Tuesday, May 24, 2005

Information for project

Below is some of the information that I had gatherd for the book project about Brooklyn Heights, I don't think I used any of it!:
Know Your Neighborhood

Population: As of the 2000 census, 22,493 people live here, up 11.5% since 1990. Of that population, 77% is white, 7% African American, 5% Asian American, 7.5% Latino and the remainder, multi-racial.

Income: Heights per capita income is $60,973, which is up 14.5% from 1990. But, about 14% of our neighbors live in poverty, and less than 10% of them are over 65.

Education: 71% of the Heights population over 25 years old are college graduates; the comparable figure for all of NYC is 27%

Kids: The proportion of Heights kids in pre-school, nursery or kindergarten is about the same as it is in the rest of the city. But the proportion who are in elementary or high schools is less than half what it is city-wide. This suggests that when their kids reach grade school age, families start moving elsewhere, because they can’t afford or can’t get into private schools and are reluctant to send their children to a neighborhood public school. That’s why the BHA is so determined to help make PS8 a place you’ll want to send your kids.

Welcome neighbor! Only about 49% of residents have lived in their current home for five or more years. Some moved from elsewhere in the Heights or Brooklyn, but it appears that nearly 40% are new to the borough.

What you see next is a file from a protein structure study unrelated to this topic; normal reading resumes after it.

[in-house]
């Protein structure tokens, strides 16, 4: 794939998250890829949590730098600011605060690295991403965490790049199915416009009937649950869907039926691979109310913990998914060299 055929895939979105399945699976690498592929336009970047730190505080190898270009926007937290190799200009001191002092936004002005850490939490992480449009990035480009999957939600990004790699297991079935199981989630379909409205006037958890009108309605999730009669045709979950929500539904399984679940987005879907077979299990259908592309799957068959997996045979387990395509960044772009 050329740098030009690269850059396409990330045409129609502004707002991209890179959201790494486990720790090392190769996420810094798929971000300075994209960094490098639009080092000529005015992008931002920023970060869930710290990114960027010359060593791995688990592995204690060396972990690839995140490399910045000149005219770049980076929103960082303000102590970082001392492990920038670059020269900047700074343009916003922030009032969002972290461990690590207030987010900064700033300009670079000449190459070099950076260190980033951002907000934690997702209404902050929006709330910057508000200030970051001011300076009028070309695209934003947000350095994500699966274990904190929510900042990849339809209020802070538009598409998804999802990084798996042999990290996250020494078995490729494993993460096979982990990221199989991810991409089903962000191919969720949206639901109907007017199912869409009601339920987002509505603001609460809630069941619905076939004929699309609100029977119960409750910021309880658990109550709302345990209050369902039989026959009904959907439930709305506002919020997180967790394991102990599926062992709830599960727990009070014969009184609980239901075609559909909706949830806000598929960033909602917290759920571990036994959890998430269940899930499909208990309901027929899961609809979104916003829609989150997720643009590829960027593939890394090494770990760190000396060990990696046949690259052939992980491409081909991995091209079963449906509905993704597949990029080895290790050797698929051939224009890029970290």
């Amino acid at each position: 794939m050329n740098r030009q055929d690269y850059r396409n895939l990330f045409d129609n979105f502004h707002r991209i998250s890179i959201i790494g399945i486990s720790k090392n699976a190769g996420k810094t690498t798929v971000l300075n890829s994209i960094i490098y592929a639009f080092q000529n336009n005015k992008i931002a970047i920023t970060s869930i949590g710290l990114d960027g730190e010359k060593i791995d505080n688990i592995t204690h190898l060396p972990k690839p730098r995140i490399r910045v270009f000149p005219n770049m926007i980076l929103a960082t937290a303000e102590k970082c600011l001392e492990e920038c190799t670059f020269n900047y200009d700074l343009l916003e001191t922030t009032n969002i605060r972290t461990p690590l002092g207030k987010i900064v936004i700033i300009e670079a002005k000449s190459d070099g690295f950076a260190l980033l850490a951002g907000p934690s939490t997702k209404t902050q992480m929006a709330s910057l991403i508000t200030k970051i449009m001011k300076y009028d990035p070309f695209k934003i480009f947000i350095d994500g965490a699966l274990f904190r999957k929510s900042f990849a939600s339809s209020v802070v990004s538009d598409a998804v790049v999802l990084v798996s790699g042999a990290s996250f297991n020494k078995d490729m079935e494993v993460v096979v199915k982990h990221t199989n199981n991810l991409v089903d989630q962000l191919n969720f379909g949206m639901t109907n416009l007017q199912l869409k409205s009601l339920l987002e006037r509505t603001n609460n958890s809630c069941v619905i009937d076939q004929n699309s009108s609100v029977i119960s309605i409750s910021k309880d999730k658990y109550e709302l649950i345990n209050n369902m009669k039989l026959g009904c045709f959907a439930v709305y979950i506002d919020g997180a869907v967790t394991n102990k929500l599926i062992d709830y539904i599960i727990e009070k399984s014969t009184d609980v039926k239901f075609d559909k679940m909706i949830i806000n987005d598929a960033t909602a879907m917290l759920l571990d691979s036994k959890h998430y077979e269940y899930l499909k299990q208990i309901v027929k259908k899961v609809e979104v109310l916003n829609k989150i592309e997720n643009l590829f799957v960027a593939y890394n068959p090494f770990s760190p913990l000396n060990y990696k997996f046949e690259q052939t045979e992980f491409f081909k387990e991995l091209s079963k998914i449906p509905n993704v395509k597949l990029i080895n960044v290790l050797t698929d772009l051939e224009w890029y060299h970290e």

Homeowners or Renters? In recent years, co-op/condo ownership has increased significantly here. Of the 12,042 housing units in the Heights, 57% are renter-occupied, 40% owner-occupied and 3% vacant.

About those parking spaces: 33% of Heights households own at least one car. That’s over 3,800 cars, not counting workers, commuters, shoppers and two-car families. The percentage is slightly higher than Manhattan’s, but lower than the citywide or Brooklyn norms.

The message: The Heights is becoming more diversified and refreshed with more and more new folks moving in. Our job is to make sure these newcomers don’t just live in the neighborhood, but become a real part of the community. We think joining the BHA is a good way to start.


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